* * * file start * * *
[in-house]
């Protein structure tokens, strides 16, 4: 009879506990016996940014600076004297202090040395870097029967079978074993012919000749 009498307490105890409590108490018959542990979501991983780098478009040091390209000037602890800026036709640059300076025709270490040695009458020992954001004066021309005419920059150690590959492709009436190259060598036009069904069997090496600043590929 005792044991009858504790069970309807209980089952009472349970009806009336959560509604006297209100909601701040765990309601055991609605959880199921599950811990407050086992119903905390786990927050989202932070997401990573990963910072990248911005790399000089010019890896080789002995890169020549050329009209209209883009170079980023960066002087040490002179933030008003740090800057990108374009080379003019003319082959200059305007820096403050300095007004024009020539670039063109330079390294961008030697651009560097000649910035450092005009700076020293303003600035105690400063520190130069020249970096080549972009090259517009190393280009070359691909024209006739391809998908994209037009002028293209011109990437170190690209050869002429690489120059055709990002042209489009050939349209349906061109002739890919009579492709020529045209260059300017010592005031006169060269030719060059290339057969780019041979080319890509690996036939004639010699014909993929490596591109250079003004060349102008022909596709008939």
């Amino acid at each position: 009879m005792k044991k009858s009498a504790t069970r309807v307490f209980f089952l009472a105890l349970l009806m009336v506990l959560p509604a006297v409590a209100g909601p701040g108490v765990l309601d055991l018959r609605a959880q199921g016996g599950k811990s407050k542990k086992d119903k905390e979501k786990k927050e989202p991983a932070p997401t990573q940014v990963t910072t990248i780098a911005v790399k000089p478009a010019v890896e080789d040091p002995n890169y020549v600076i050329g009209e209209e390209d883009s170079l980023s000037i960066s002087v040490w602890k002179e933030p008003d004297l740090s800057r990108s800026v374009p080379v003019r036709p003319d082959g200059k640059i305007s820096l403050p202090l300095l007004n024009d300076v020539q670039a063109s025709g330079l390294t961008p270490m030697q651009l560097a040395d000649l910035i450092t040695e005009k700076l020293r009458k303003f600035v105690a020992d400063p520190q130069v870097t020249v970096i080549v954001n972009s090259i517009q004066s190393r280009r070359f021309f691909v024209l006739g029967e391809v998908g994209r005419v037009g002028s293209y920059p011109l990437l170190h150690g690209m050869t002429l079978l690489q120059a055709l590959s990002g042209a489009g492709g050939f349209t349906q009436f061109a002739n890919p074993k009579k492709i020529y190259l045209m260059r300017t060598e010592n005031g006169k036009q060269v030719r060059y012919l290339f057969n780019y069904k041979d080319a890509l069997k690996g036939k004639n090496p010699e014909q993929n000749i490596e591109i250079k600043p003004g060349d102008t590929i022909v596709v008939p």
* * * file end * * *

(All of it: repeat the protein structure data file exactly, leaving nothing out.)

[in-house]
């Protein structure tokens, strides 16, 4: 009879506990016996940014600076004297202090040395870097029967079978074993012919000749 009498307490105890409590108490018959542990979501991983780098478009040091390209000037602890800026036709640059300076025709270490040695009458020992954001004066021309005419920059150690590959492709009436190259060598036009069904069997090496600043590929 005792044991009858504790069970309807209980089952009472349970009806009336959560509604006297209100909601701040765990309601055991609605959880199921599950811990407050086992119903905390786990927050989202932070997401990573990963910072990248911005790399000089010019890896080789002995890169020549050329009209209209883009170079980023960066002087040490002179933030008003740090800057990108374009080379003019003319082959200059305007820096403050300095007004024009020539670039063109330079390294961008030697651009560097000649910035450092005009700076020293303003600035105690400063520190130069020249970096080549972009090259517009190393280009070359691909024209006739391809998908994209037009002028293209011109990437170190690209050869002429690489120059055709990002042209489009050939349209349906061109002739890919009579492709020529045209260059300017010592005031006169060269030719060059290339057969780019041979080319890509690996036939004639010699014909993929490596591109250079003004060349102008022909596709008939």
């Amino acid at each position: 009879m005792k044991k009858s009498a504790t069970r309807v307490f209980f089952l009472a105890l349970l009806m009336v506990l959560p509604a006297v409590a209100g909601p701040g108490v765990l309601d055991l018959r609605a959880q199921g016996g599950k811990s407050k542990k086992d119903k905390e979501k786990k927050e989202p991983a932070p997401t990573q940014v990963t910072t990248i780098a911005v790399k000089p478009a010019v890896e080789d040091p002995n890169y020549v600076i050329g009209e209209e390209d883009s170079l980023s000037i960066s002087v040490w602890k002179e933030p008003d004297l740090s800057r990108s800026v374009p080379v003019r036709p003319d082959g200059k640059i305007s820096l403050p202090l300095l007004n024009d300076v020539q670039a063109s025709g330079l390294t961008p270490m030697q651009l560097a040395d000649l910035i450092t040695e005009k700076l020293r009458k303003f600035v105690a020992d400063p520190q130069v870097t020249v970096i080549v954001n972009s090259i517009q004066s190393r280009r070359f021309f691909v024209l006739g029967e391809v998908g994209r005419v037009g002028s293209y920059p011109l990437l170190h150690g690209m050869t002429l079978l690489q120059a055709l590959s990002g042209a489009g492709g050939f349209t349906q009436f061109a002739n890919p074993k009579k492709i020529y190259l045209m260059r300017t060598e010592n005031g006169k036009q060269v030719r060059y012919l290339f057969n780019y069904k041979d080319a890509l069997k690996g036939k004639n090496p010699e014909q993929n000749i490596e591109i250079k600043p003004g060349d102008t590929i022909v596709v008939p």